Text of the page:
3 Habits To Start That Will Help To Improve Your Credit

In our current society, it’s almost impossible to get by without having credit. Your credit score can be pulled for any number of reasons like if you’re looking to buy a home, are wanting to open a line of credit, or are needing a personal loan for some reason. And if your score isn’t high enough, it can have a severe impact on your financial future and your ability to qualify for the things you need in life. So whether you just have decent credit or you’re trying to work your way back up from bad credit, here are three financial habits you should start:

Get Your Bills Paid On Time

One of the biggest reasons people take a hit to their credit is due to not paying their bills on time. While this can sometimes be due to not having the funds you need in order to make the payments, many people often just forget to get their payment in on time out of their own disorganization. To keep this from happening to you, Shammara Lawrence, a contributor to NBC News, recommends that you set up alerts on your phone or through your calendar to remind you when things are due. This will help you to remember to get your payment in before its due date and keep you from missing a payment or paying late.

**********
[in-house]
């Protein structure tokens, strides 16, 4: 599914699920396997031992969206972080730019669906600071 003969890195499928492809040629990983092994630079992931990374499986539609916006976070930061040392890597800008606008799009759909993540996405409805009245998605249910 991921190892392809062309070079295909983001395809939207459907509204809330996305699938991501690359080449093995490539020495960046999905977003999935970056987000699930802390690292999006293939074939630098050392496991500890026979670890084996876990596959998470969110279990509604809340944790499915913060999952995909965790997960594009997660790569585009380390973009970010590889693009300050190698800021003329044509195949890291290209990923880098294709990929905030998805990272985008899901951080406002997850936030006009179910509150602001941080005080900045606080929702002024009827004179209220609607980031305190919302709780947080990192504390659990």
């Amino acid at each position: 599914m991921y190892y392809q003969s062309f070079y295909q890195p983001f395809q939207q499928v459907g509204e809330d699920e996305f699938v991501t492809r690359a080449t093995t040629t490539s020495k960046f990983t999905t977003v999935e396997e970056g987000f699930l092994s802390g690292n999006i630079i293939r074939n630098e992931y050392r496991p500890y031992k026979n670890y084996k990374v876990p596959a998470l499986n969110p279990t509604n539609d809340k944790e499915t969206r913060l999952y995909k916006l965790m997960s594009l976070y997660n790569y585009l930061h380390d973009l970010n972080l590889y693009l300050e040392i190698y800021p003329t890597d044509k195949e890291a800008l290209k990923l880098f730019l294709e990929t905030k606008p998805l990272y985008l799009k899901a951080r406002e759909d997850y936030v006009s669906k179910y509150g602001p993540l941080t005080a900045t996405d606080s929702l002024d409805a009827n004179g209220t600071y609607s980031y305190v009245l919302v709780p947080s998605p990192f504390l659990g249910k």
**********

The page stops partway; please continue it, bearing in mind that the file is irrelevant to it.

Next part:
Keep Your Credit Utilization Ratio Low

In order for you to seem like a good credit risk to future creditors, you need to be able to show them that you’ve used your previous credit wisely. Your credit score can be a good reflection of this, and one of the factors that impacts your credit score is your credit utilization ratio. Your credit utilization ratio refers to how much credit you’re using compared to how much credit is available to you. According to Ismat Mangla, a contributor to Experian.com, you should ideally keep this ratio below 30 percent, meaning that you never use more than 30 percent of the credit you have. By staying below this magic number, you should start to see your credit scores improve.

Don’t Apply For Too Much New Credit Too Quickly

Every time you apply for a line of credit, your credit score will take some kind of hit. So if you’re wanting to build your credit score, Rebecca Lake, a contributor to SmartAssets.com, advises that you apply for new lines of credit sparingly and that you do so at the right time. If you’re going to be doing something that requires you to have a good credit score, like applying for a home loan, try not to open any other lines of credit leading up to this so you can keep your credit score as high as possible.

If you’re ready to start improving your credit, consider using the tips mentioned above to help you begin new habits that will make this possible.

Jerry Kirkham is an investment professional, and like every investment professional, he makes mistakes. Jerry encourages you to do your own independent "due diligence" on any idea that he talks about, because he could be wrong. Nothing written here, at Essential Savings, or anywhere else Jerry may write is an invitation to buy or sell any particular security; at most, Jerry is handing out educated guesses as to what the markets may do.